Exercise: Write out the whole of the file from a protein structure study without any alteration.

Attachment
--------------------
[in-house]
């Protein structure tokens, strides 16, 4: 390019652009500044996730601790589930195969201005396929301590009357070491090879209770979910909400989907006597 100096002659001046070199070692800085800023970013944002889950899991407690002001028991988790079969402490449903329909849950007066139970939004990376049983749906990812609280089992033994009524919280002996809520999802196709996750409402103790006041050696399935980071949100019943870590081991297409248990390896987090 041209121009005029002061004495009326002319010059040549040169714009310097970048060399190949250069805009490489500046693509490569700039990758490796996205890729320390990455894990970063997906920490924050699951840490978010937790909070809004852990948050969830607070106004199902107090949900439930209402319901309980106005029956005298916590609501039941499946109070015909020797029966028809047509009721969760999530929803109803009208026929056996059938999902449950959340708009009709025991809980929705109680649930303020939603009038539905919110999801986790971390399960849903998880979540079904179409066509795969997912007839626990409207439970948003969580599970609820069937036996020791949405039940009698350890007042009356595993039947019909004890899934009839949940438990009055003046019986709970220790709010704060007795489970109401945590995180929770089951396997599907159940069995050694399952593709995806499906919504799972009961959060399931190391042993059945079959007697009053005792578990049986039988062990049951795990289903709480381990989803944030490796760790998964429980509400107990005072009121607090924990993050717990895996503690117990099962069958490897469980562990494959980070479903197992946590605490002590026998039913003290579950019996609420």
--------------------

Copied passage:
[in-house]
């Protein structure tokens, strides 16, 4: 390019652009500044996730601790589930195969201005396929301590009357070491090879209770979910909400989907006597 100096002659001046070199070692800085800023970013944002889950899991407690002001028991988790079969402490449903329909849950007066139970939004990376049983749906990812609280089992033994009524919280002996809520999802196709996750409402103790006041050696399935980071949100019943870590081991297409248990390896987090 041209121009005029002061004495009326002319010059040549040169714009310097970048060399190949250069805009490489500046693509490569700039990758490796996205890729320390990455894990970063997906920490924050699951840490978010937790909070809004852990948050969830607070106004199902107090949900439930209402319901309980106005029956005298916590609501039941499946109070015909020797029966028809047509009721969760999530929803109803009208026929056996059938999902449950959340708009009709025991809980929705109680649930303020939603009038539905919110999801986790971390399960849903998880979540079904179409066509795969997912007839626990409207439970948003969580599970609820069937036996020791949405039940009698350890007042009356595993039947019909004890899934009839949940438990009055003046019986709970220790709010704060007795489970109401945590995180929770089951396997599907159940069995050694399952593709995806499906919504799972009961959060399931190391042993059945079959007697009053005792578990049986039988062990049951795990289903709480381990989803944030490796760790998964429980509400107990005072009121607090924990993050717990895996503690117990099962069958490897469980562990494959980070479903197992946590605490002590026998039913003290579950019996609420």